The Queensland Performing Arts Centre (QPAC) is one of Australia’s leading cultural institutions and over its 27 year history has served the people of Queensland, the country’s second largest state. QPAC attracted more than one million visitors in the last year and presented more than 1400 performances that spanned comedy, dance, music, musicals, drama and more. It is financially stable, growing in reputation and capacity. By almost any measure, and certainly the ones applied to it, it is a successful centre. In asking ourselves the question “What comes next?”, in the knowledge that growth doesn’t simply mean expansion, we cast our collective attention backwards to reflect on our mission, our core purpose. What is it exactly that we want to be, what is the story, the overarching narrative of our Centre?
We have constructed a year long project with the principal purpose of shaping a shared story about who we are that doffs its hat to our many past achievements and sets up the coming decade. We have relied significantly on the work of a leading figure in the field of public management, Harvard Professor Mark H Moore. His seminal book Creating Public Value: Strategic Management in Government impacted on public policy discourse around the world in the mid-90s. Professor Moore’s concept of public is simultaneously simple and complex and I do it no justice by summarising it here, but I offer this: private companies exist to create shareholder value, public organisations exist to create public value. The questions of what constitutes public value and who gets to decide what it is, is where the nuance begins. In essence, he proposes that public organisations create value when they fulfil the social ambitions contained in their missions.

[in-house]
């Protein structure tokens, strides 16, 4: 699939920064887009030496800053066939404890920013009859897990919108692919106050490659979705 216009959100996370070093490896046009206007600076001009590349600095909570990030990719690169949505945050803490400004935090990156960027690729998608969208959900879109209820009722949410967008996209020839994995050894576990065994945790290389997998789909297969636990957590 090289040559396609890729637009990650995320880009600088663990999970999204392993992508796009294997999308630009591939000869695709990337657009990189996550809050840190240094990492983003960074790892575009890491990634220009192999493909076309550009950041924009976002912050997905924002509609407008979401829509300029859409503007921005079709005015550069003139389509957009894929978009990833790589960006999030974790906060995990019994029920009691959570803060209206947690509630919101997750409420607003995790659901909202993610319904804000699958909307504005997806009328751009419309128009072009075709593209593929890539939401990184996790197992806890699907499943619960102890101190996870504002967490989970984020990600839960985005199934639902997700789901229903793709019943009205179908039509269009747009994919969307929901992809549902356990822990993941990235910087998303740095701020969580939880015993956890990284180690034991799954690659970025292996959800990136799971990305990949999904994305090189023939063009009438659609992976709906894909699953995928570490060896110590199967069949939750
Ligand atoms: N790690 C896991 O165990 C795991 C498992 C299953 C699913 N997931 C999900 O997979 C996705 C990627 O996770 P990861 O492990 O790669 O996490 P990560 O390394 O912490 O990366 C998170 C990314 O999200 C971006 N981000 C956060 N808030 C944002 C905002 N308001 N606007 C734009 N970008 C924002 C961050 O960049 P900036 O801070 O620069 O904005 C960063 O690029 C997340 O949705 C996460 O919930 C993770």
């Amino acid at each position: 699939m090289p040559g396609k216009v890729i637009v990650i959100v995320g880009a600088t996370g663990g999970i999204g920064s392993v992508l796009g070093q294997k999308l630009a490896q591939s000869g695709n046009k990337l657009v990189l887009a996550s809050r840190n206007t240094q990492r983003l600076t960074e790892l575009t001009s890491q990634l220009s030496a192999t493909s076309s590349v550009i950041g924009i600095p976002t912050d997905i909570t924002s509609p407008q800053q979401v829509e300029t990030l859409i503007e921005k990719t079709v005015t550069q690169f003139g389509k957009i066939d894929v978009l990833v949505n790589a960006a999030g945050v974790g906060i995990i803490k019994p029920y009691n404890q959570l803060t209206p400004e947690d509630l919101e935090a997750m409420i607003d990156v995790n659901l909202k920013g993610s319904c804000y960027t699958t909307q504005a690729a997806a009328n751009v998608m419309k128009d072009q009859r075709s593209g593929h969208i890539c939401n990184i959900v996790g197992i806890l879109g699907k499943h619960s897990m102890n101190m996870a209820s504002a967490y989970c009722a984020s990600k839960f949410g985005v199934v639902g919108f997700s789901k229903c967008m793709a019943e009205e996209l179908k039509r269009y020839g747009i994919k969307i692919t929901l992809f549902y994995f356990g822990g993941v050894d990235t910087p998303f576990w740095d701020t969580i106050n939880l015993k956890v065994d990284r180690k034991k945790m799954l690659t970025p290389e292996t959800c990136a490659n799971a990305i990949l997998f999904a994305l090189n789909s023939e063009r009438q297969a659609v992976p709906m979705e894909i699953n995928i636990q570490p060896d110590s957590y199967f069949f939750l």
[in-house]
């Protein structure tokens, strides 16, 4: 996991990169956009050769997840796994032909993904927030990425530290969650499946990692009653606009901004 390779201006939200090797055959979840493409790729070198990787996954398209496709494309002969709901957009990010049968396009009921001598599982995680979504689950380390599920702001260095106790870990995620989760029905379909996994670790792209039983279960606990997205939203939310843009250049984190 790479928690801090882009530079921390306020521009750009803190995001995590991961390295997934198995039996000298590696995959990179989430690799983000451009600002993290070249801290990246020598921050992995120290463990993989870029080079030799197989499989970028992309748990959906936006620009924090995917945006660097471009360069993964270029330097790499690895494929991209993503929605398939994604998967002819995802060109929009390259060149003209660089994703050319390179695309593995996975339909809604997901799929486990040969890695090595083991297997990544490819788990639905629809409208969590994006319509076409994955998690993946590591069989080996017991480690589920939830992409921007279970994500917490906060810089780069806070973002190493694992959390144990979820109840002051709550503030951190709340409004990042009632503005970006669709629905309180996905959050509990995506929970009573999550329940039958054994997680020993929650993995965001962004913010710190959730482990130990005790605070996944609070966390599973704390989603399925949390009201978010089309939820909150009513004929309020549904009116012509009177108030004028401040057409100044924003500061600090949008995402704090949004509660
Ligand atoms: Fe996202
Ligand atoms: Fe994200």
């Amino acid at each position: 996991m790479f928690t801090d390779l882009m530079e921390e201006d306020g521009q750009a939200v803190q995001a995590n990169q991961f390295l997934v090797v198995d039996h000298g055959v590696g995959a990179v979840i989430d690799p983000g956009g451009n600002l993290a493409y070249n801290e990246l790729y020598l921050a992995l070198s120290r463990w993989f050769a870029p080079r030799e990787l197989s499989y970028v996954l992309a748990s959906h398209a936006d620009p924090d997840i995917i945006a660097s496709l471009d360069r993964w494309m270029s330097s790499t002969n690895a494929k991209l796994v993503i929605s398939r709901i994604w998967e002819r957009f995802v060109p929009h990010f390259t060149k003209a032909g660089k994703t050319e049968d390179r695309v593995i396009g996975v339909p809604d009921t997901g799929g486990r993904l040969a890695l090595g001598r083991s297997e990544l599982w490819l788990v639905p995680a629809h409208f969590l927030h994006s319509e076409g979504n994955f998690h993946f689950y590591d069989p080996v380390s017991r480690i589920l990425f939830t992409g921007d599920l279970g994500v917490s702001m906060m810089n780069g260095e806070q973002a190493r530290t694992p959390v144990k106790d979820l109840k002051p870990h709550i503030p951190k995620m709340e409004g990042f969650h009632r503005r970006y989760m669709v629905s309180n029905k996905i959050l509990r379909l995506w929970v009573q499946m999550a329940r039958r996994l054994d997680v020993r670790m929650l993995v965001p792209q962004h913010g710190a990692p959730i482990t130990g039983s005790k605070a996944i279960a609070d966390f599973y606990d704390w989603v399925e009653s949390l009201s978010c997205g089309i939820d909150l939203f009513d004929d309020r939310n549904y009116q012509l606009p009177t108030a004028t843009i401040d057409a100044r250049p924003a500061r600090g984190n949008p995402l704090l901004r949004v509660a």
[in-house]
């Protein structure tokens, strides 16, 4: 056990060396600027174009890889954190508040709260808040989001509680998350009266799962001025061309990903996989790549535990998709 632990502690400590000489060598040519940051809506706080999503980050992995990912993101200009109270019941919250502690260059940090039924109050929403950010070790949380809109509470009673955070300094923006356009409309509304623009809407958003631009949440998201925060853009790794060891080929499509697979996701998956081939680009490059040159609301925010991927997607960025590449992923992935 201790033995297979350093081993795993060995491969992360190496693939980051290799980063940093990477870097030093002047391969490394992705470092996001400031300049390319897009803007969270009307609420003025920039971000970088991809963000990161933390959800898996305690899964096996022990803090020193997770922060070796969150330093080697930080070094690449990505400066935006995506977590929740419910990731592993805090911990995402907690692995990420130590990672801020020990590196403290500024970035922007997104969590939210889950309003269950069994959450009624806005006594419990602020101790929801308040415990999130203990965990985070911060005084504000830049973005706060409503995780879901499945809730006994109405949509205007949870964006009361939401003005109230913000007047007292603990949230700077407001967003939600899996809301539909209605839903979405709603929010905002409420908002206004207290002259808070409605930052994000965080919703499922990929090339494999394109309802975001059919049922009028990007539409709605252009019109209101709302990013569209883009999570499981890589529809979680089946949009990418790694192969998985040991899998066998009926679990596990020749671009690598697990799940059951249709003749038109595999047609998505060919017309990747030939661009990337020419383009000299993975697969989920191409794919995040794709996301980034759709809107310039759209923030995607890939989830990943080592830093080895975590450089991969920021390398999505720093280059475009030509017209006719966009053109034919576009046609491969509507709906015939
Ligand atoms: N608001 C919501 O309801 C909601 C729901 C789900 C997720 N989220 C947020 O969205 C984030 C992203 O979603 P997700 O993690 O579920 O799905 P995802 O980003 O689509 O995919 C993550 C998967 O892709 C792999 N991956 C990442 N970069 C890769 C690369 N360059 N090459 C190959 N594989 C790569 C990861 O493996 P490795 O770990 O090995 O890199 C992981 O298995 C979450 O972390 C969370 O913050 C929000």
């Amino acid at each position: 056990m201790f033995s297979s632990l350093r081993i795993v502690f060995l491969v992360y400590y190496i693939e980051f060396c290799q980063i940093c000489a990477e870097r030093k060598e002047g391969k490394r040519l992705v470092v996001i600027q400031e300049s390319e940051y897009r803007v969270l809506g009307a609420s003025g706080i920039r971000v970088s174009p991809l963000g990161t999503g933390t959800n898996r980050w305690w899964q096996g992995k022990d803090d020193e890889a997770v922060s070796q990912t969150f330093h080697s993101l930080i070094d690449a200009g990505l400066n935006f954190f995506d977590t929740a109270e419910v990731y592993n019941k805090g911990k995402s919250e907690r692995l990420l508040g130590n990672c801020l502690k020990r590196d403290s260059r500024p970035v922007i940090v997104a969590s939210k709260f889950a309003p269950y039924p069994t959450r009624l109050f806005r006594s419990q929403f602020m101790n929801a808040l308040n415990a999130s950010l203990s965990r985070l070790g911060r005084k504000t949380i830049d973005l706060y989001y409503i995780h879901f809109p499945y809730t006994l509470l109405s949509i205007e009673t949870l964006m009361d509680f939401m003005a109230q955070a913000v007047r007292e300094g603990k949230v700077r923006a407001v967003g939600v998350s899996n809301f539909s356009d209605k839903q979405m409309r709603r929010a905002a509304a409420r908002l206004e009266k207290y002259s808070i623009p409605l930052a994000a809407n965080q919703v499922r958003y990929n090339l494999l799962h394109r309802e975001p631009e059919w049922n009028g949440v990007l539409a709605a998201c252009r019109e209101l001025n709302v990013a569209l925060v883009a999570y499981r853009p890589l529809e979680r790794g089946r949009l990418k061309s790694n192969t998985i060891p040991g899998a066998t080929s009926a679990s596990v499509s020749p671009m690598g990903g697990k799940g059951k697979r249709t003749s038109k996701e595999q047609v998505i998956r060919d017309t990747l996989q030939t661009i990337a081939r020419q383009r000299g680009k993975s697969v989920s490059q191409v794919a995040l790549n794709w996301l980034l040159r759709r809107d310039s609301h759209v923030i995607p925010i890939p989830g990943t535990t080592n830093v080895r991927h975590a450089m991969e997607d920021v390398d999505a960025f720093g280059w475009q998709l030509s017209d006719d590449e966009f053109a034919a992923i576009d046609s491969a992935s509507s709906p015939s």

Professor Mark H. Moore

Last week QPAC was fortunate to have Professor Moore spend two days with us discussing what this concept means for a publicly owned performing arts centre. This is not unusual territory for Professor Moore. He spent several years on a work commissioned by Arts Midwest and the Wallace Foundation that looked at how 13 state arts agencies in the United States created public value (see here).

Professor Moore delivered a public keynote address, participated in a national radio discussion and facilitated workshops with our Board and staff that sought to offer a broad introduction to issues and practice relating to public value and to support QPAC in moving forward. Details of his sessions can be found here.